ai ethics ibm [shutterstock: 1306244497, PayPau]
[shutterstock: 1306244497, PayPau]
Artificial Intelligence Press Release

Responsibility For AI Ethics Shifting

A new IBM Institute for Business Value (IBV) study revealed a radical shift in the roles responsible for leading and upholding AI ethics at an organization.

When asked which function is primarily accountable for AI ethics, 80 percent of respondents pointed to a non-technical executive, such as a CEO, as the primary “champion” for AI ethics, a sharp uptick from 15 percent in 2018. The global study also indicates that despite a strong imperative for advancing trustworthy AI, including better performance compared to peers in sustainability, social responsibility, and diversity and inclusion, there remains a gap between leaders’ intention and meaningful actions.

Business executives are now seen as the driving force in AI ethics. CEOs (28 percent), but also board members (10 percent), General Counsels (10 percent), Privacy Officers (8 percent), and Risk and Compliance Officers (6 percent) are viewed as being most accountable for AI ethics by those surveyed. While 66 percent of respondents cite the CEO or other C-level executive as having a strong influence on their organization’s ethics strategy, more than half cite board directives (58 percent) and the shareholder community (53 percent).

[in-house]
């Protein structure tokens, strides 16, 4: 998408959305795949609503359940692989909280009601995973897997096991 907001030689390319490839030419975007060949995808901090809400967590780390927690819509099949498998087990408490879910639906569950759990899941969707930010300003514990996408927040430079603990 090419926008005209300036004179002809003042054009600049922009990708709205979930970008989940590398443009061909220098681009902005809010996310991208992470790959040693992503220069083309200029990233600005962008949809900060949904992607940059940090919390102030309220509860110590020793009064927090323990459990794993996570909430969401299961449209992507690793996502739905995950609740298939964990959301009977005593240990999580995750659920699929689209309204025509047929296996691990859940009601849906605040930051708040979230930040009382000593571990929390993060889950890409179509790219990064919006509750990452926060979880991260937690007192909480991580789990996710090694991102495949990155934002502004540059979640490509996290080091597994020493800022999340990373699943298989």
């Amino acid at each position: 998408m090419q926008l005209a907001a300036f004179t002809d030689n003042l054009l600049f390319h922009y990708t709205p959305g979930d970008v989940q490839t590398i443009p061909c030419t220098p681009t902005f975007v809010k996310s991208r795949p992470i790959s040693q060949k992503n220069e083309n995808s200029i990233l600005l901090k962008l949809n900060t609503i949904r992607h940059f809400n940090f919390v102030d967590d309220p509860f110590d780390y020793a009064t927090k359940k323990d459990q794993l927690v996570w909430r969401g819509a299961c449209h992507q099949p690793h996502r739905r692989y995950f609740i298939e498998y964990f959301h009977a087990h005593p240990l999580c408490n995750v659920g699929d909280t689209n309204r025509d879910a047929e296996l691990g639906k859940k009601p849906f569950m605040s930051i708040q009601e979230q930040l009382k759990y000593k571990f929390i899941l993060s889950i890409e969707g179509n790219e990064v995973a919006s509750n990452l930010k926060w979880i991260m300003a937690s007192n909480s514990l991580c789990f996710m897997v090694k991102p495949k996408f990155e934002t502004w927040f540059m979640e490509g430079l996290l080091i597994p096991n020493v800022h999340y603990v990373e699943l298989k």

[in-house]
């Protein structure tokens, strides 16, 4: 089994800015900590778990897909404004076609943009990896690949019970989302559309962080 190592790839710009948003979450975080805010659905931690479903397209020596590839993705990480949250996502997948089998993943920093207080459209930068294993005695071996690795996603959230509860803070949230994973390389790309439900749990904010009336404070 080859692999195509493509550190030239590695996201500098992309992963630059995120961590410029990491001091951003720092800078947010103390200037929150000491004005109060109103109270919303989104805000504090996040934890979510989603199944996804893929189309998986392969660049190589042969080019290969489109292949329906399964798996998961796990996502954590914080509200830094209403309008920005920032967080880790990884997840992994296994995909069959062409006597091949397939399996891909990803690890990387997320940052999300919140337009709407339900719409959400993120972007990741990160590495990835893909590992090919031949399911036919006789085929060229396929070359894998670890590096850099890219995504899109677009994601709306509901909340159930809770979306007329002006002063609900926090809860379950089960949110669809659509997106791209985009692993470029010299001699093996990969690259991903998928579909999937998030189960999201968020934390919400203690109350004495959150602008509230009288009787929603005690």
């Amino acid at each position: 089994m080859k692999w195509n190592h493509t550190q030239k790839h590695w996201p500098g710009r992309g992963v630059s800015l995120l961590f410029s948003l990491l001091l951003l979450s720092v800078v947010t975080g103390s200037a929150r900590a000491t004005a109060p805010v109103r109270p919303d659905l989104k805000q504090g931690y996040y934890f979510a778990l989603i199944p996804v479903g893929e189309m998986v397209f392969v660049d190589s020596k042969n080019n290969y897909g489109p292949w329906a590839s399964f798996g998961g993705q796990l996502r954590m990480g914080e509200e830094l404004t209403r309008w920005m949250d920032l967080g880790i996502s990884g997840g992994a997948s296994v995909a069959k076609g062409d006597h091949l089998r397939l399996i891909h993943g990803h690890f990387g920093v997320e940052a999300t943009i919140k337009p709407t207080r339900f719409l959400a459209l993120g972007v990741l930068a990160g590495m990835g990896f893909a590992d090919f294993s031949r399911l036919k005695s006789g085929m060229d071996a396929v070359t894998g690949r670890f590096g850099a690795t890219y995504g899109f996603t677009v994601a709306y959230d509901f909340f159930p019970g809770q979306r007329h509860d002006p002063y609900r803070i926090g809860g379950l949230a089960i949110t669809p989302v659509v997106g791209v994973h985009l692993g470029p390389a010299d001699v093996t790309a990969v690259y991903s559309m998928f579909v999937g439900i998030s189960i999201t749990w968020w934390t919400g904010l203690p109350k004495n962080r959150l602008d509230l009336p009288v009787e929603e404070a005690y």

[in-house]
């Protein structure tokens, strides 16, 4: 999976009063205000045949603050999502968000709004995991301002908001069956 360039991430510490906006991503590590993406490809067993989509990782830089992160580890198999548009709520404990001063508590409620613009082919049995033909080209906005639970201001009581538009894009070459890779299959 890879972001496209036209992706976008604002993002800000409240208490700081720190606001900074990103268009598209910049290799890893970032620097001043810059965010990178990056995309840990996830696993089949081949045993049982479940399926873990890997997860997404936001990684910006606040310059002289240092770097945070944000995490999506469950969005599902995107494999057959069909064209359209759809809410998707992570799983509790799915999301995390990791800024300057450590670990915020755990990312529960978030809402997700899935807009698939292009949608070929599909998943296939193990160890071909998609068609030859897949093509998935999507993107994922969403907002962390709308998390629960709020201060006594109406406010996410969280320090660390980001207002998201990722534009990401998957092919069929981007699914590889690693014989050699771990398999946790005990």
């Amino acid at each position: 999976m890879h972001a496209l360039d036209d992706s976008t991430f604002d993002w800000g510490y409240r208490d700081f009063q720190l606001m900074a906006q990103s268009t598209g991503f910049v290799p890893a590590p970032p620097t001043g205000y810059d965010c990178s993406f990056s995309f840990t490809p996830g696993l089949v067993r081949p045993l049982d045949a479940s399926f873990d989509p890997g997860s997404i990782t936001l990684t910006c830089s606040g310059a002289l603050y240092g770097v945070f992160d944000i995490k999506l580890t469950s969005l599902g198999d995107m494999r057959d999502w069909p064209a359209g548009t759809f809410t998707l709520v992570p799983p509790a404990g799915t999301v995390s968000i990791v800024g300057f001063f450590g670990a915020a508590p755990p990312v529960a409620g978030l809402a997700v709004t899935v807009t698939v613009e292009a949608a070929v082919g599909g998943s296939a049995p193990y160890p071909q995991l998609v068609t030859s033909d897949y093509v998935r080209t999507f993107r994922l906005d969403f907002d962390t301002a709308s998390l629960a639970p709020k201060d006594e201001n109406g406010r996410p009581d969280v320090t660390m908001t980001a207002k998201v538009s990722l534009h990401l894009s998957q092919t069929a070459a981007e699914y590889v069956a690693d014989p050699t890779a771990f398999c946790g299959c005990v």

Building trustworthy AI is perceived as a strategic differentiator and organizations are beginning to implement AI ethics mechanisms. More than three-quarters of business leaders surveyed this year agree AI ethics is important to their organizations, up from about 50 percent in 2018. At the same time, 75 percent of respondents believe ethics is a source of competitive differentiation, and more than 67 percent of respondents that view AI and AI ethics as important indicate their organizations outperform their peers in sustainability, social responsibility, and diversity and inclusion.

Ensuring ethical principles are embedded in AI solutions is an urgent need for organizations, but progress is still too slow. More surveyed CEOs (79 percent) are now prepared to embed AI ethics into their AI practices – up from 20 percent in 2018 – and more than half of responding organizations have publicly endorsed common principles of AI ethics. Yet, less than a quarter of responding organizations have operationalized AI ethics, and fewer than 20 percent of respondents strongly agreed that their organization’s practices and actions match (or exceed) their stated principles and values.

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